Medicines are the most common treatment used in health care. When used appropriately their benefits in improving health care and health outcomes are well known. Their safe prescribing, dispensing, and administration are critical in preventing adverse events associated with error. When errors do occur, the results can be catastrophic. In fact, medications are associated with more errors and adverse events than any other aspect of health care. While the rate of catastrophic injury or death associated with medication errors is low, less serious adverse effects on health outcomes and injury do occur, are costly and mostly avoidable.
The Australian Safety and Quality Council of Australia has made the safe use of medicines a priority and medication safety is a National Safety and Quality Health Service standard. This is no surprise given that the rate of hospital admissions in Australia associated with medications has remained relatively constant at 2%-3%. However, the rate increases to 20%-30% for people aged over 65 years. The cost of medication related admissions were estimated to be $1.2 billion in 2011. The concern extends to the community and the rate of people seeing a general practitioner as a result of medication error is also constant and thought to be at least 10%.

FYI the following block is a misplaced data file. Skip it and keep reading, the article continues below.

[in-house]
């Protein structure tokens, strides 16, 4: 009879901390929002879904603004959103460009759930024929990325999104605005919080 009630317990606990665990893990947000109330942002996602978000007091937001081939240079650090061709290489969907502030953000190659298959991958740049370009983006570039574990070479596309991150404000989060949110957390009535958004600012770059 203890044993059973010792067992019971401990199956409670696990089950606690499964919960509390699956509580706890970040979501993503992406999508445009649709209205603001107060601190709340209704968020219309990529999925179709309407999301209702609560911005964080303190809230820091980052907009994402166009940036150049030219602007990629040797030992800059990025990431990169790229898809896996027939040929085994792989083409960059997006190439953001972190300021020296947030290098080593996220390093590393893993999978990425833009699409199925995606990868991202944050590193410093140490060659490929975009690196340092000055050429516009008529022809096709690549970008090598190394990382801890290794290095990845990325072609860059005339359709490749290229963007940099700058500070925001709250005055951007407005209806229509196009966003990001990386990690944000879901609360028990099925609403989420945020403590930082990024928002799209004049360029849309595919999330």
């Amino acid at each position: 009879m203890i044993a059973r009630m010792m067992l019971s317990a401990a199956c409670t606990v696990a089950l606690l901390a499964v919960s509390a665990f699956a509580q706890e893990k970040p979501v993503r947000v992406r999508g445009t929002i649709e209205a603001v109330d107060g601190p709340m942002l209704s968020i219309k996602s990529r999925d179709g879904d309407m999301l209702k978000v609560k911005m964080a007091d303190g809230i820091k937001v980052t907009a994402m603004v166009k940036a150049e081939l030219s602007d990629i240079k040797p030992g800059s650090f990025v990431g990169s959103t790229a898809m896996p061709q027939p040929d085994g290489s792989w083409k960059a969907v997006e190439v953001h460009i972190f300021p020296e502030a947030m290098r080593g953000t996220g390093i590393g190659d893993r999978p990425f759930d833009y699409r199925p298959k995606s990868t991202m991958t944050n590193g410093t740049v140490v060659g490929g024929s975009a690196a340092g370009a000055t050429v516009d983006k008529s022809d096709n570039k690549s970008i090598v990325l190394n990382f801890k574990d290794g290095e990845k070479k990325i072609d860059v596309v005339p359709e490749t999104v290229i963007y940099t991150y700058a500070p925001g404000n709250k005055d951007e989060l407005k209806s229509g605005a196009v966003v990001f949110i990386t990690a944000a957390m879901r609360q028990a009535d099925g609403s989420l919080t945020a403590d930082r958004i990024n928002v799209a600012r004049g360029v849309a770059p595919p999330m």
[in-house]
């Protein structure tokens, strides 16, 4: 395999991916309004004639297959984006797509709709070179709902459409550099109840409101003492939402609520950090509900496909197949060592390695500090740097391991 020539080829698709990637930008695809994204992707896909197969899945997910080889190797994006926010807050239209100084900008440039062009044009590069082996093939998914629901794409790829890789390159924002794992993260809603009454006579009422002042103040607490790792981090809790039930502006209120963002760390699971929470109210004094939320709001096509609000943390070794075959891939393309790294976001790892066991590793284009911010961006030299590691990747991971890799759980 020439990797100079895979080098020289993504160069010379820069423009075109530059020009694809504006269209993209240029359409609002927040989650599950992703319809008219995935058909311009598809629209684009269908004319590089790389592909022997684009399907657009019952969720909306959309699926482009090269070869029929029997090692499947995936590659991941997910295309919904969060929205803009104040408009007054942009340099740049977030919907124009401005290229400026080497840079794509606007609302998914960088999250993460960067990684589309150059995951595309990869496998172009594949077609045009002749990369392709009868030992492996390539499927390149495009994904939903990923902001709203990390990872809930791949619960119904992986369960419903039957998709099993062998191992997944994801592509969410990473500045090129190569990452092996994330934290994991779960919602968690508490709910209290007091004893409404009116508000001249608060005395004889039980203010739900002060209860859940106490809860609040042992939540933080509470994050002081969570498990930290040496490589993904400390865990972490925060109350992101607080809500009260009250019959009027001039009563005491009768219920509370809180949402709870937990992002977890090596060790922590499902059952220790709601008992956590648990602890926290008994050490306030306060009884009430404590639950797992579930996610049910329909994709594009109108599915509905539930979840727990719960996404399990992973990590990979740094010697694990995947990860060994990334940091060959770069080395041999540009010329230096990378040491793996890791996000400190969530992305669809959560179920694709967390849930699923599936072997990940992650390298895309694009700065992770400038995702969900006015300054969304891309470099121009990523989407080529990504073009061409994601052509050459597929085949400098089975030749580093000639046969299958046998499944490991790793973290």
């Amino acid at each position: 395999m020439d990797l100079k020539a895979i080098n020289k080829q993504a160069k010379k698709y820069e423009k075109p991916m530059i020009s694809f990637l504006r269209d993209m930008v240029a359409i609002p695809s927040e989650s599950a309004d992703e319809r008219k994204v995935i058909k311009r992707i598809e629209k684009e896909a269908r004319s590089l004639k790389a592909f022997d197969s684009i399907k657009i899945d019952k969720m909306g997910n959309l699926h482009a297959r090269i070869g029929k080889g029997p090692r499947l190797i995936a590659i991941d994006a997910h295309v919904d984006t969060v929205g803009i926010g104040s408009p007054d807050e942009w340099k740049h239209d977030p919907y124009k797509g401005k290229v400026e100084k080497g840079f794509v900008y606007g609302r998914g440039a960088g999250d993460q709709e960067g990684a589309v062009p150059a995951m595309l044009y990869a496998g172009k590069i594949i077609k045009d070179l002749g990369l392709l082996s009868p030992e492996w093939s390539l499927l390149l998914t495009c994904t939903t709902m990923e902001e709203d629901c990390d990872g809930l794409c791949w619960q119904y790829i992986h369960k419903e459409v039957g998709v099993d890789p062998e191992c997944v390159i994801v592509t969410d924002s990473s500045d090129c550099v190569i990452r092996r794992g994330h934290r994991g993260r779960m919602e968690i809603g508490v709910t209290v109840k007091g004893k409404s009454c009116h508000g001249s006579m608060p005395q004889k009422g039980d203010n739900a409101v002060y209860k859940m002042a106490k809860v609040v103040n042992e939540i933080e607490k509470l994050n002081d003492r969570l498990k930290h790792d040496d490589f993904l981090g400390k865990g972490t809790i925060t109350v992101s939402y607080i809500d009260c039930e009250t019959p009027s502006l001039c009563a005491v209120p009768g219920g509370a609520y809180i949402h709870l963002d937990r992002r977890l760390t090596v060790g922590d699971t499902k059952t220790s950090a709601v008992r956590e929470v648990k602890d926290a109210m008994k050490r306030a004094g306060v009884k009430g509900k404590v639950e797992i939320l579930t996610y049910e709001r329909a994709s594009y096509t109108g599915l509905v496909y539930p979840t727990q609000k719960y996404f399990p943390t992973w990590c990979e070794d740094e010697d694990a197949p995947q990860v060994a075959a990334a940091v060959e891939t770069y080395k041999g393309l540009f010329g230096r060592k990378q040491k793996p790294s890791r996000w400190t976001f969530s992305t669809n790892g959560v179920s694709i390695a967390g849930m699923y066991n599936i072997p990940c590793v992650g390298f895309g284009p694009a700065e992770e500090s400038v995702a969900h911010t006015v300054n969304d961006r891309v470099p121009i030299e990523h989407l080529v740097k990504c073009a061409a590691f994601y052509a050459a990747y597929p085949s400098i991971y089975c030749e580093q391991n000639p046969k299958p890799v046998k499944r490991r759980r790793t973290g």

The Australian Commission on Safety and Quality in Health Care has identified improving the safety and quality of medication usage in Australia as one of its priorities. Reducing errors and harm from medicines is a national priority and should be a priority for all healthcare providers and workers. For anyone involved in prescribing, dispensing, or administering medications, the ability to do so safely is essential.
This module is aimed at all people at the Aboriginal health service who are involved in medication administration. Its focus is on medication calculations however the first part of the module discusses briefly the evidence of medication errors in Australia and provides brief tips for systems improvements. The module then recaps on the eight rights of medication administration. The second part of the module is about medication calculations. The module provides a guide for correctly calculating doses for oral tablets, oral liquids, injectable solutions, and intravenous infusions. The medication calculation test focuses on calculations performed in an Aboriginal health service.
Following the module, there is a quiz. The quiz requires a 100% pass mark. Participants are provided only one opportunity to provide the correct answer.
At the end of this module participants will be able to: